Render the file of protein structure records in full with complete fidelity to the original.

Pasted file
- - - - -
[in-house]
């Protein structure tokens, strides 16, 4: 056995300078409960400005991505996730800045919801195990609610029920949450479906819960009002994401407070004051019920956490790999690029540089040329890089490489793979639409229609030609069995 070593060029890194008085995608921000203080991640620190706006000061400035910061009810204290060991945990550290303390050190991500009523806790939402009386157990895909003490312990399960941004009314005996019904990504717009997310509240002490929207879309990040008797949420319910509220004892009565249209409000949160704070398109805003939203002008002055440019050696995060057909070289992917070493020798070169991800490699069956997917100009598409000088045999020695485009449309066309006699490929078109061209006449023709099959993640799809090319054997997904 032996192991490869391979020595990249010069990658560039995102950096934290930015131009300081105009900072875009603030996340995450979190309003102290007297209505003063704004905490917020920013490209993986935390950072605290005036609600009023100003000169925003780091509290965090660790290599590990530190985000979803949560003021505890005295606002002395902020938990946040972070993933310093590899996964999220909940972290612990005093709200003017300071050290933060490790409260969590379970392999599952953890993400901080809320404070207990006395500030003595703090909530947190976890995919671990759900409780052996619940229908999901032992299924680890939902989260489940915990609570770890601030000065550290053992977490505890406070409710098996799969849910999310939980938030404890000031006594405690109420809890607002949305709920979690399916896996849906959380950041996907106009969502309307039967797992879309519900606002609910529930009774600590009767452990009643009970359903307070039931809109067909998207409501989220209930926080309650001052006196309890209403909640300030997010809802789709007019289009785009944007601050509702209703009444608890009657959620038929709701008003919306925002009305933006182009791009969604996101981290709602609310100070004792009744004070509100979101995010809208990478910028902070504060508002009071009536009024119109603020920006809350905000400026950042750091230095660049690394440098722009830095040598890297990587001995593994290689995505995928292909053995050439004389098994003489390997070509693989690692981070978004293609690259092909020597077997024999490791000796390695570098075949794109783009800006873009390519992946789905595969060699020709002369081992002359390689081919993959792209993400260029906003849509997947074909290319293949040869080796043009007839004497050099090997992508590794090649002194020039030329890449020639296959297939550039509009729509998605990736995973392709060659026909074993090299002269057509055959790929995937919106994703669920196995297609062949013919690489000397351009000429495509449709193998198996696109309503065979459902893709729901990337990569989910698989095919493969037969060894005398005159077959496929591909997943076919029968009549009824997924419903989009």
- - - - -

[in-house]
């Protein structure tokens, strides 16, 4: 056995300078409960400005991505996730800045919801195990609610029920949450479906819960009002994401407070004051019920956490790999690029540089040329890089490489793979639409229609030609069995 070593060029890194008085995608921000203080991640620190706006000061400035910061009810204290060991945990550290303390050190991500009523806790939402009386157990895909003490312990399960941004009314005996019904990504717009997310509240002490929207879309990040008797949420319910509220004892009565249209409000949160704070398109805003939203002008002055440019050696995060057909070289992917070493020798070169991800490699069956997917100009598409000088045999020695485009449309066309006699490929078109061209006449023709099959993640799809090319054997997904 032996192991490869391979020595990249010069990658560039995102950096934290930015131009300081105009900072875009603030996340995450979190309003102290007297209505003063704004905490917020920013490209993986935390950072605290005036609600009023100003000169925003780091509290965090660790290599590990530190985000979803949560003021505890005295606002002395902020938990946040972070993933310093590899996964999220909940972290612990005093709200003017300071050290933060490790409260969590379970392999599952953890993400901080809320404070207990006395500030003595703090909530947190976890995919671990759900409780052996619940229908999901032992299924680890939902989260489940915990609570770890601030000065550290053992977490505890406070409710098996799969849910999310939980938030404890000031006594405690109420809890607002949305709920979690399916896996849906959380950041996907106009969502309307039967797992879309519900606002609910529930009774600590009767452990009643009970359903307070039931809109067909998207409501989220209930926080309650001052006196309890209403909640300030997010809802789709007019289009785009944007601050509702209703009444608890009657959620038929709701008003919306925002009305933006182009791009969604996101981290709602609310100070004792009744004070509100979101995010809208990478910028902070504060508002009071009536009024119109603020920006809350905000400026950042750091230095660049690394440098722009830095040598890297990587001995593994290689995505995928292909053995050439004389098994003489390997070509693989690692981070978004293609690259092909020597077997024999490791000796390695570098075949794109783009800006873009390519992946789905595969060699020709002369081992002359390689081919993959792209993400260029906003849509997947074909290319293949040869080796043009007839004497050099090997992508590794090649002194020039030329890449020639296959297939550039509009729509998605990736995973392709060659026909074993090299002269057509055959790929995937919106994703669920196995297609062949013919690489000397351009000429495509449709193998198996696109309503065979459902893709729901990337990569989910698989095919493969037969060894005398005159077959496929591909997943076919029968009549009824997924419903989009």